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‘Climate apartheid’: Report says the rich could buy out of climate change disaster
The world's richest people could breeze through a climate disaster – for a price.
- A new report from a United Nation expert warns that an over-reliance on the private sector to mitigate climate change could cause a "climate apartheid."
- The report criticizes several countries, including the U.S., for taking "short-sighted steps in the wrong direction."
- The world's poorest populations are most vulnerable to climate change even though they generally contribute the least to global emissions.
Global warming could create a "climate apartheid," where rich people pay to escape the worst effects of climate change while poor people are left to suffer, according to a new United Nations report.
"Even if current targets are met, tens of millions will be impoverished, leading to widespread displacement and hunger," wrote the UN Special Rapporteur on extreme poverty and human rights, Philip Alston, in a report released today. Alston penned the report to make the UN Human Rights Council "face up to the fact that human rights might not survive the coming upheaval."
"Climate change threatens to undo the last 50 years of progress in development, global health, and poverty reduction," Alston said. "It could push more than 120 million more people into poverty by 2030 and will have the most severe impact in poor countries, regions, and the places poor people live and work."
A lack of action from world governments could lead to an over-reliance on the private sector to respond to climate change, Alston wrote. This could cause not only a climate-apartheid scenario, but also the destruction of the rule of law.
"...a wide range of civil and political rights are every bit at risk," he wrote. "The risk of community discontent, of growing inequality, and of even greater levels of deprivation among some groups, will likely stimulate nationalist, xenophobic, racist and other responses. Maintaining a balanced approach to civil and political rights will be extremely complex."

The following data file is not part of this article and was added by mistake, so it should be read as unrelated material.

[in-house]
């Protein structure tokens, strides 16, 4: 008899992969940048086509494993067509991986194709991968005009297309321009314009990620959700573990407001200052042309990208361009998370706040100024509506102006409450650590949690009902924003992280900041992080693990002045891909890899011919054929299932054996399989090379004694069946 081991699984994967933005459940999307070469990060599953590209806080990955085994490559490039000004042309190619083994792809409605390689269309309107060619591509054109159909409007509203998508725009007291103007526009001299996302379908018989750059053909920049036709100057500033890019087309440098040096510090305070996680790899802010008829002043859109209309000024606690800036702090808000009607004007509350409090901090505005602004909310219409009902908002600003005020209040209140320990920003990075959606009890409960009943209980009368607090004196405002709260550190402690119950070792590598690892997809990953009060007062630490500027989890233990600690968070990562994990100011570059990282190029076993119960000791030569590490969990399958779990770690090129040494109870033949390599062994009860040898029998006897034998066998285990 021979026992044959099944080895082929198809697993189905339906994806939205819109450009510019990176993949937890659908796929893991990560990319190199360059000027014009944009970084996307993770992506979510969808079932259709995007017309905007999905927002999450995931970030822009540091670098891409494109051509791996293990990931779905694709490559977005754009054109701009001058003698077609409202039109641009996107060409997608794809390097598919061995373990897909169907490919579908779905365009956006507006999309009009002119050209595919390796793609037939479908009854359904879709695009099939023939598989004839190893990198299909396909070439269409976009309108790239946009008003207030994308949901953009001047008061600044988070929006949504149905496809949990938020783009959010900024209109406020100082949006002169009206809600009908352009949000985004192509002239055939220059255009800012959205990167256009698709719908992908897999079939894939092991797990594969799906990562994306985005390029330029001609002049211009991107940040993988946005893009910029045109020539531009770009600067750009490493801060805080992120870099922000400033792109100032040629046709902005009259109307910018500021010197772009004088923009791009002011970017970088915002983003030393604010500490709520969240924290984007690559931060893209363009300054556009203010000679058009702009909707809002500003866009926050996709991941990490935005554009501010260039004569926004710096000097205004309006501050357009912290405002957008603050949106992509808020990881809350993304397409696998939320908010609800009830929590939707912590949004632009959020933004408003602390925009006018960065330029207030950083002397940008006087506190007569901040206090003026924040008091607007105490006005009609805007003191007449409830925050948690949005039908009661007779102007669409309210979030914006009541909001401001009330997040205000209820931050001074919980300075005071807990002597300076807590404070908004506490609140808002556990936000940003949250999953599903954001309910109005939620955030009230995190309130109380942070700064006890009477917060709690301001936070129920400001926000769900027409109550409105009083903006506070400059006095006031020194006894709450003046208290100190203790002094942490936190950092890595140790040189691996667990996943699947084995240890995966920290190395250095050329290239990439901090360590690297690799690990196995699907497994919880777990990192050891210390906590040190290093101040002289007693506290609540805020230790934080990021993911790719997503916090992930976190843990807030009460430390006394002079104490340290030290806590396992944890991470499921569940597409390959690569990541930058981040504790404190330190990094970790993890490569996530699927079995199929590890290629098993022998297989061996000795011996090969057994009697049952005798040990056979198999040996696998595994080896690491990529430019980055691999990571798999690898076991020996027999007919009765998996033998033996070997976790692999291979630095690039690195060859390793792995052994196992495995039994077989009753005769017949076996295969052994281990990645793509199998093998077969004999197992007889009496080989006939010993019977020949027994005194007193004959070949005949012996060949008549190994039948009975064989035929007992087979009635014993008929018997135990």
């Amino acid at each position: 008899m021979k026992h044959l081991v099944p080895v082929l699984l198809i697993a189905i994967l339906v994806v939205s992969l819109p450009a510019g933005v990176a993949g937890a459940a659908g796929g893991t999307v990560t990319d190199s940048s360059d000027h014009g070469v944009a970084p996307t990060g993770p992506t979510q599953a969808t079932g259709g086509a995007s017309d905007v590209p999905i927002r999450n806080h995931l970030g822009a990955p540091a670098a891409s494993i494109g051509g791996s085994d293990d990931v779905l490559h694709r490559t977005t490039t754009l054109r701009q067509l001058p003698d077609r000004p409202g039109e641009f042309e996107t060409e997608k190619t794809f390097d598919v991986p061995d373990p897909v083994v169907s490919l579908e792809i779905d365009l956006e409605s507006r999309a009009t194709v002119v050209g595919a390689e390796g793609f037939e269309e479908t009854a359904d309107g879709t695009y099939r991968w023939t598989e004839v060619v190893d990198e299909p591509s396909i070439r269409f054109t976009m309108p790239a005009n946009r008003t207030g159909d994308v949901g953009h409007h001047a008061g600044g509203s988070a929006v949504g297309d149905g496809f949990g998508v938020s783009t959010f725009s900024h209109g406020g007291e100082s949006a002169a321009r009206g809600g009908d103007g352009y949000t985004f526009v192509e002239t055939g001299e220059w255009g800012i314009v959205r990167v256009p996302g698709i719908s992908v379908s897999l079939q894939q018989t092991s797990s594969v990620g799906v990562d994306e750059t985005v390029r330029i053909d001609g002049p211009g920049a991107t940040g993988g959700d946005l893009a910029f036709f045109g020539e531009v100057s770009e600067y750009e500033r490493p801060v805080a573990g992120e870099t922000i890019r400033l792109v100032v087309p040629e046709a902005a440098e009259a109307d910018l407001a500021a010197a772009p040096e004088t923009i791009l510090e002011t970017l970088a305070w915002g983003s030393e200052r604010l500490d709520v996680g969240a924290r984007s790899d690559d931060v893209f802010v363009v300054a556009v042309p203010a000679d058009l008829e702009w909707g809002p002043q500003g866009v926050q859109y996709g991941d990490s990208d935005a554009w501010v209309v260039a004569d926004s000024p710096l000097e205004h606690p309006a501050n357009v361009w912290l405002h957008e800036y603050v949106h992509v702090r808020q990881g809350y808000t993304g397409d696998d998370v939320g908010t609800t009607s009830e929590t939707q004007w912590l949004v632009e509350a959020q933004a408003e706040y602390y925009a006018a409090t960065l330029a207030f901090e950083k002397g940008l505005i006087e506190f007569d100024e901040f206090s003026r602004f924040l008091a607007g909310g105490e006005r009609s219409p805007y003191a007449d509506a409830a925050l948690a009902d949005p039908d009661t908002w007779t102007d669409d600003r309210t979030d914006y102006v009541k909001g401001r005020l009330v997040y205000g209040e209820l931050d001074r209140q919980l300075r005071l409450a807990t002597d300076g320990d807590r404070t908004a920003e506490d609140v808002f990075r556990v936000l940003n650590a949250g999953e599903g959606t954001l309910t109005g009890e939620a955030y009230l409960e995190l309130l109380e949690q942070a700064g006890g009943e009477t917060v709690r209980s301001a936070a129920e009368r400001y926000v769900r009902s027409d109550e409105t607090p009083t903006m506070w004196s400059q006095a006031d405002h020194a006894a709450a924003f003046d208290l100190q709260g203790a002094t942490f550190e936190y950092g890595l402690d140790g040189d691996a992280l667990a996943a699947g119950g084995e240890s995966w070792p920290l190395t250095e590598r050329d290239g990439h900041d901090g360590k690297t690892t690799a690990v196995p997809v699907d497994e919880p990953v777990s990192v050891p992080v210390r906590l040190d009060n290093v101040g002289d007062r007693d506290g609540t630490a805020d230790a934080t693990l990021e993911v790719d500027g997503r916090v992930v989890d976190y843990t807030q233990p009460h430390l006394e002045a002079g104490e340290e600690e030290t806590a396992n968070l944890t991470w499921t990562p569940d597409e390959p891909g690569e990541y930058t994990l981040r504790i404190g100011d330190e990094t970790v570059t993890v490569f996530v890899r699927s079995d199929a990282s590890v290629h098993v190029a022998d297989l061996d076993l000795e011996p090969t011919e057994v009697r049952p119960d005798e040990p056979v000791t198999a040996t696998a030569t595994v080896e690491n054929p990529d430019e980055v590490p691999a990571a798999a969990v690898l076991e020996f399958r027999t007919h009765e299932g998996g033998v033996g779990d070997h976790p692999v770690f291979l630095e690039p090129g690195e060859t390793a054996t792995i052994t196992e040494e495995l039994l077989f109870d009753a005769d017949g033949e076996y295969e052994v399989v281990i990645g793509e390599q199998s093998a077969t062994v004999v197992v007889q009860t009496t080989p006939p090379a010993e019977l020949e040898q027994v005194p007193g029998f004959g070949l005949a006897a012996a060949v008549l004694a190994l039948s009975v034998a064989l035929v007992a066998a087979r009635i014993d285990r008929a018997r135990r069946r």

Alston criticized several countries for taking "short-sighted steps in the wrong direction": Brazil, for promising to open up the Amazon Rainforest for mining; the US, for placing former lobbyists in oversight roles and "actively silencing and obfuscating climate science"; and China, for "exporting coal-fired power plants abroad and failing to implement its regulations for methane emissions at home."
Alston also wrote that the UN's actions have been "patently inadequate" and "entirely disproportionate to the urgency and magnitude of the threat." The new report is set to be presented to the UN Human Rights Council on Friday.
Climate change and inequality
The poorest populations will likely suffer most from climate change, primarily because they're more likely to live in areas that are especially vulnerable to natural disasters, sea-level rise and volatile market changes. But it's worth noting that, in general, these poor populations actually contribute the least to global emissions.
"The poorest half of the world's population—3.5 billion people—is responsible for just 10 percent of carbon emissions, while the richest 10 percent are responsible for a full half," Alston wrote. "A person in the wealthiest 1 percent uses 175 times more carbon than one in the bottom 10 percent."
Climate change has increasingly become a focus of human rights groups, due in part to these disparities. In 2015, the Paris Agreement became the first climate-related treaty to mention human rights, stating that all parties must acknowledge their obligations to groups such as migrants, indigenous peoples and people in vulnerable situations.
Alston wrote that it's time for the U.N. Human Rights Council to devise "specific actions."
"The Human Rights Council can no longer afford to rely only on the time-honored techniques of organizing expert panels, calling for reports that lead nowhere, urging others to do more but doing little itself, and adopting wide-ranging but inconclusive and highly aspirational resolutions," he wrote. "It should commission an urgent expert study to identify options available and organize a high-level working group to propose and monitor specific actions."
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A Mercury-bound spacecraft's noisy flyby of our home planet.